Instructional Design and Technology Georgia State University 12 None Instructional Design and Technology (M.S.)
Instructional Design Harrisburg University of Science and Technology 15 None Learning Technologies and Media Systems (M.S.)
Learning Design and Technology Harvard University Extension School 12 None None
Instructional Systems Technology Indiana University 15 None Instructional Systems Technology (M.S.Ed.)
Educational Technology James Madison University 12 None Educational Technology (M.Ed.)
eLearning James Madison University 12 None Educational Technology (M.Ed.)
Online Course Design Kansas State University 14 None Curriculum and Instruction (M.S.)
Online Teaching and Learning Kent State University 15 None Instructional Technology (M.Ed.)
Instructional Technology Management La Salle University 18 None Instructional Technology Management (M.S.)
Online Teaching and Instructional Design Lenoir-Rhyne University 18 None Online Teaching and Instructional Design (M.S.)
Instructional Design and Technology Minnesota State University - Mankato 9 None Educational Technology (M.S.)
Teaching, Training, and Educational Technology North Carolina State University 15 None Several
eLearning and Instructional Design Northeastern University 11 None eLearning and Instructional Design (M.Ed.)
Educational Technology Northern Arizona University 15 None Educational Technology - Adult Learning and Training (M.Ed.)
Professional Instructional Design Ohio University 14 None Computer Education and Technology (M.Ed.)
Distance Education Penn State World Campus 12 None Lifelong Learning and Adult Education (M.Ed.) School
Online Instructional Design Plymouth State University 15 None Online Instructional Design (M.Ed.)
Instructional Technology Specialist Saint Joseph’s University 33 None Education - Instructional Design and Technology (M.S.)
Instructional Design Saint Leo University 15 None Instructional Design (M.S.)
Instructional Design San Diego State University 18 GRE Learning Design & Technology (M.A.) - credits may not transfer to degree
Instructional Technology San Diego State University 15 None Learning Design & Technology (M.A.)
Design for E-Learning St. Cloud State University 12 None Information Media Program - Instructional Design and Training (M.S.)
Instructional Technology St. Cloud State University 10-12 None Information Media Program - Instructional Design and Training (M.S.)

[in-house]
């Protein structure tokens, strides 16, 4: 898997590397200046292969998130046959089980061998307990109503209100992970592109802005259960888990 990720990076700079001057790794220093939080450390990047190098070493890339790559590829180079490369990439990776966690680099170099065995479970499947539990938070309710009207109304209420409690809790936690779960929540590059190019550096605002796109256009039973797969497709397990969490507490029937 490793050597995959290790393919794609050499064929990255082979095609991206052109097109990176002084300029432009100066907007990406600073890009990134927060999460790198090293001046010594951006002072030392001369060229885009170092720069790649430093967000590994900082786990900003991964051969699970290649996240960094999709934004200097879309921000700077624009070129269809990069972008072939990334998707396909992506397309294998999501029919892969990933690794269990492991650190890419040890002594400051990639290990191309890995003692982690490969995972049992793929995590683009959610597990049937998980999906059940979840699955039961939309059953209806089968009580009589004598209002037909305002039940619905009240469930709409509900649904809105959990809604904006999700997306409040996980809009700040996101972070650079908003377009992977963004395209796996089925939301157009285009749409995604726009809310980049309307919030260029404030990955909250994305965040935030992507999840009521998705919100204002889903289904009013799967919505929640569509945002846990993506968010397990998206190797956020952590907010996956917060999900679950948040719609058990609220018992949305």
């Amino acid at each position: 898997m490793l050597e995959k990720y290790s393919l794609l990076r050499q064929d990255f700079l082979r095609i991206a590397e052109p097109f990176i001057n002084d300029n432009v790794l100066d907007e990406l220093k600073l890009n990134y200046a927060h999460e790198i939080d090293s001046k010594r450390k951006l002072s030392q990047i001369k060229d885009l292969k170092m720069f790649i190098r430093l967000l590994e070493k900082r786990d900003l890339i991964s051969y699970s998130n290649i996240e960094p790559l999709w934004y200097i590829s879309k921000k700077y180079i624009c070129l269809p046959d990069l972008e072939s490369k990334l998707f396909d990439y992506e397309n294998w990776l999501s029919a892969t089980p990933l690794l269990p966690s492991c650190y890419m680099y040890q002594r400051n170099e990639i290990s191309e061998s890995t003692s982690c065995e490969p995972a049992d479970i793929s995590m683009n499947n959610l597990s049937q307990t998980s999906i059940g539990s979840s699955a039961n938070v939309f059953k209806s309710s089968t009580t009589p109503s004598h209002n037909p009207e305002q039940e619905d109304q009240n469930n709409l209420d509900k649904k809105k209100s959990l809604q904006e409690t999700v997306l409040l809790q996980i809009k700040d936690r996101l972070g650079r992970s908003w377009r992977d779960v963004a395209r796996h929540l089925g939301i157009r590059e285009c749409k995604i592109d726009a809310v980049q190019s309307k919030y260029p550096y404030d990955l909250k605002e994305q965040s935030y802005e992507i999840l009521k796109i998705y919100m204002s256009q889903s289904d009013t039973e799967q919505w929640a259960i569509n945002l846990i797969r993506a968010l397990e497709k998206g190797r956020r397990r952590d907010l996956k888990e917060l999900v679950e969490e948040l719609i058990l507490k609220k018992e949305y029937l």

Online Learning and Teaching University at Albany, State University of New York 15 None Curriculum Development & Instructional Technology (M.S.)
e-Learning University of Akron 18 None Educational Foundations and Leadership - Instructional Technology (M.A.)
Instructional Design and Technology University of Arizona South 15 None Educational Technology (M.S.)
E-Learning University of Central Florida 15 None Instructional Design and Technology (M.A.)
Instructional Design for Simulations University of Central Florida 15 None Instructional Design and Technology (M.A.)
e-Learning Professional Development University of Central Florida 15 None Instructional Design and Technology (M.A.)
Online Teaching and Learning University of Central Missouri 15 None Educational Technology (M.S.)
Instructional Design University of Florida 12 None Instruction and Curriculum (M.Ed.)
Online Teaching and Learning University of Florida 12 None Instruction and Curriculum (M.Ed.)
e-Learning Design University of Georgia 15 None Learning, Design, and Technology (M.Ed.)
Online Learning and Teaching University of Hawai‘i - Manoa 15 None Learning Design and Technology (M.Ed.)
Designing and Developing Educational Multimedia University of Houston 12 None Curriculum & Instruction - Learning, Design, & Technology (M.Ed.)
Online Teaching and Learning University of Houston 12 None Curriculum & Instruction - Learning, Design, & Technology (M.Ed.)
Distance Education University of Kentucky 12 None Instructional Systems Design (M.S.)
Instructional Systems Development University of Maryland - Baltimore County 12 None Instructional Systems Development (M.A.)
Instructional Technology University of Maryland - Baltimore County 12 None Instructional Systems Development (M.A.)
Distance Education University of Maryland - Baltimore County 12 None Instructional Systems Development (M.A.)
Instructional Technology Design University of Massachusetts - Boston 15 MAT Instructional Design (M.Ed.)
Online Teaching University of Michigan - Dearborn 12 None Educational Technology (M.A.)